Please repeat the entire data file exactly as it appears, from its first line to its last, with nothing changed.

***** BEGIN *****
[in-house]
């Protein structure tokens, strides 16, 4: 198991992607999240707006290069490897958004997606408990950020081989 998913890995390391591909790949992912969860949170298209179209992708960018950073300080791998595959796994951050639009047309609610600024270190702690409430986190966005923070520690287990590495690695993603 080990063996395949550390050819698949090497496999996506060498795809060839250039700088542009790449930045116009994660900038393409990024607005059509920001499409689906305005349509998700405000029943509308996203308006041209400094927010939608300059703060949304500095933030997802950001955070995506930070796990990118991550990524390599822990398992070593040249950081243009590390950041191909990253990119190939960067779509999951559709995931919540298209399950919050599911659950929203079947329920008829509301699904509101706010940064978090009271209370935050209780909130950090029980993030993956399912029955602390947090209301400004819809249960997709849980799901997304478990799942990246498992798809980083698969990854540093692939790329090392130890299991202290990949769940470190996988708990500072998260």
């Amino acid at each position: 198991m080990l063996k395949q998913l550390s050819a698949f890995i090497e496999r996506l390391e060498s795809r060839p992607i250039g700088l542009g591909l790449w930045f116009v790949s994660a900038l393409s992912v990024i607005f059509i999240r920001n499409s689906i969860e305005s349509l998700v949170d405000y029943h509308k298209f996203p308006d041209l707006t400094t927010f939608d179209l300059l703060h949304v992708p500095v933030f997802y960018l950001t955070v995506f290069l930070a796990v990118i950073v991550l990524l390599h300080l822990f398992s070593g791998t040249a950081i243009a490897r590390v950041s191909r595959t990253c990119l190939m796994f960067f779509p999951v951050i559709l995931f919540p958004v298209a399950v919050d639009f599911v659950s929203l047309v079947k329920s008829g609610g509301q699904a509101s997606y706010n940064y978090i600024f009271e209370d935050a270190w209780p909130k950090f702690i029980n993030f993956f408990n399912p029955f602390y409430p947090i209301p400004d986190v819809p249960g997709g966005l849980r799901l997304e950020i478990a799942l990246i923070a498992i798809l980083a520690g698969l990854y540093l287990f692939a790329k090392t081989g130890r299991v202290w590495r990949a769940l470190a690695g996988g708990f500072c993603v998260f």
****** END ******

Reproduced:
[in-house]
């Protein structure tokens, strides 16, 4: 198991992607999240707006290069490897958004997606408990950020081989 998913890995390391591909790949992912969860949170298209179209992708960018950073300080791998595959796994951050639009047309609610600024270190702690409430986190966005923070520690287990590495690695993603 080990063996395949550390050819698949090497496999996506060498795809060839250039700088542009790449930045116009994660900038393409990024607005059509920001499409689906305005349509998700405000029943509308996203308006041209400094927010939608300059703060949304500095933030997802950001955070995506930070796990990118991550990524390599822990398992070593040249950081243009590390950041191909990253990119190939960067779509999951559709995931919540298209399950919050599911659950929203079947329920008829509301699904509101706010940064978090009271209370935050209780909130950090029980993030993956399912029955602390947090209301400004819809249960997709849980799901997304478990799942990246498992798809980083698969990854540093692939790329090392130890299991202290990949769940470190996988708990500072998260």
């Amino acid at each position: 198991m080990l063996k395949q998913l550390s050819a698949f890995i090497e496999r996506l390391e060498s795809r060839p992607i250039g700088l542009g591909l790449w930045f116009v790949s994660a900038l393409s992912v990024i607005f059509i999240r920001n499409s689906i969860e305005s349509l998700v949170d405000y029943h509308k298209f996203p308006d041209l707006t400094t927010f939608d179209l300059l703060h949304v992708p500095v933030f997802y960018l950001t955070v995506f290069l930070a796990v990118i950073v991550l990524l390599h300080l822990f398992s070593g791998t040249a950081i243009a490897r590390v950041s191909r595959t990253c990119l190939m796994f960067f779509p999951v951050i559709l995931f919540p958004v298209a399950v919050d639009f599911v659950s929203l047309v079947k329920s008829g609610g509301q699904a509101s997606y706010n940064y978090i600024f009271e209370d935050a270190w209780p909130k950090f702690i029980n993030f993956f408990n399912p029955f602390y409430p947090i209301p400004d986190v819809p249960g997709g966005l849980r799901l997304e950020i478990a799942l990246i923070a498992i798809l980083a520690g698969l990854y540093l287990f692939a790329k090392t081989g130890r299991v202290w590495r990949a769940l470190a690695g996988g708990f500072c993603v998260f």